The magnificent bird-of-paradise (Lophorina superba) is known for its “Vantablack” plumage, which is so dark that it absorbs 99.95 percent of sunlight when confronted head-on (technically vanta black absorbs 99.96 percent). According to recent research published in PeerJ, it is not one, but two separate kinds of bird.
The “new” species has been dubbed the Vogelkop Superb Bird-of-Paradise, while the more common species has been renamed the Greater Superb Bird-of-Paradise.
“When you see what the Vogelkop form looks like and performs like in the field, there’s little doubt that it’s a different species,” said Ed Scholes, an evolutionary scientist at Cornell University’s Lab of Ornithology’s Birds-of-Paradise Project.
“The courting dance is unique. The vocalizations are distinctive. The ladies have a distinct appearance. The exhibiting male’s form is also different.”
Footage collected by Scholes and Timothy Laman, an ornithologist and wildlife photojournalist at Harvard University’s Museum of Comparative Zoology, provides the first solid evidence that the Vogelkop, which only exists in New Guinea’s far-western Bird’s Head (or Vogelkop) region, is a distinct (though closely related) species from the Greater Superba, which is found throughout New Guinea’s rainforests.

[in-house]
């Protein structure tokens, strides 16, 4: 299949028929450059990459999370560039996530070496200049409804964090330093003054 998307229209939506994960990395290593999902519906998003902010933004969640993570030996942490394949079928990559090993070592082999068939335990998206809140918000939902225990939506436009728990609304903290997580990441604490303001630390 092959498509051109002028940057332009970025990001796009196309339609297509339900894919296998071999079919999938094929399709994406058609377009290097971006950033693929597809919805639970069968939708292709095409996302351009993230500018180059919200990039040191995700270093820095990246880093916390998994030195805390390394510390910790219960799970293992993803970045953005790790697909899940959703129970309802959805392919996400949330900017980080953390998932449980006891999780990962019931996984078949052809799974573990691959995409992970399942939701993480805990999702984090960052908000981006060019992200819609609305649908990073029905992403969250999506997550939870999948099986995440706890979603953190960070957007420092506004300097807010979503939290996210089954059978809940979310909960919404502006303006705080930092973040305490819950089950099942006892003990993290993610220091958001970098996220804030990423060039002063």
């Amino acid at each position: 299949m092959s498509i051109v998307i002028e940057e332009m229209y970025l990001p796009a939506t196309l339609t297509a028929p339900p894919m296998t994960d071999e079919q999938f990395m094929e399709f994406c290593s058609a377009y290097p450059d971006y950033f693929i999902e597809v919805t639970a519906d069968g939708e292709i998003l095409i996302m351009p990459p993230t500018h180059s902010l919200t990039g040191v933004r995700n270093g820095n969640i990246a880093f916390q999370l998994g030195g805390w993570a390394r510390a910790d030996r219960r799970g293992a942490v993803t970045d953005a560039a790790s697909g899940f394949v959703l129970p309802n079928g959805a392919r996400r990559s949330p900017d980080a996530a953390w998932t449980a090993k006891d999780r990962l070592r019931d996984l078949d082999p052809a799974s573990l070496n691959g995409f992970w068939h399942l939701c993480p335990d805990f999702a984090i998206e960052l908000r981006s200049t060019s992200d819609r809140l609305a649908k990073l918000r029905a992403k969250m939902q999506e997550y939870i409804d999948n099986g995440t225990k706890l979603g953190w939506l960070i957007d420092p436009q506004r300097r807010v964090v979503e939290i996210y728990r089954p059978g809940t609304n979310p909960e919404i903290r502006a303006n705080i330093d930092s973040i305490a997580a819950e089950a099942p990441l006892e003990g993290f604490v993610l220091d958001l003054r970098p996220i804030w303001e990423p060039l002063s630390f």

Aside from having different addresses, the two birds seem (subtly) different. Males in both species have demonically black feathers with nearly fluorescent turquoise patterns, but when the Vogelkop exposes his plumage to court surrounding females, he forms a crescent shape with a pointed tip and the appearance of a frowning face. The Greater Superba, on the other hand, has a rounded shape and the appearance of a smiling face.
When Scholes and Lamon approached a possible mating partner, they noted discrepancies in their behavior. The Vogelkop does not fully open his “cape” until the female has advanced, and he deliberately obscures his breast shield to highlight his “headlight-like” eye-spot patterns.
The mating call and dance routines of the birds also differ. The Vogelkop’s song is a piercing whistle, unlike the Greater Superba’s gruff shriek, according to the experts. Their dancing moves are smoother, more akin to a waltz than the Greater Superba’s jive.
But it isn’t only the men. Females are also distinct. They, like many other species, are plainer. Both have brown wings and a striped body, but the Vogelkop’s head is black, whilst the female Greater Superba’s head is white with a brown marking around the eyes (a lot like a Zorro mask).
Cornell’s Birds-of-Paradise Project discovered the Vogelkop Superb Bird-Of-Paradise.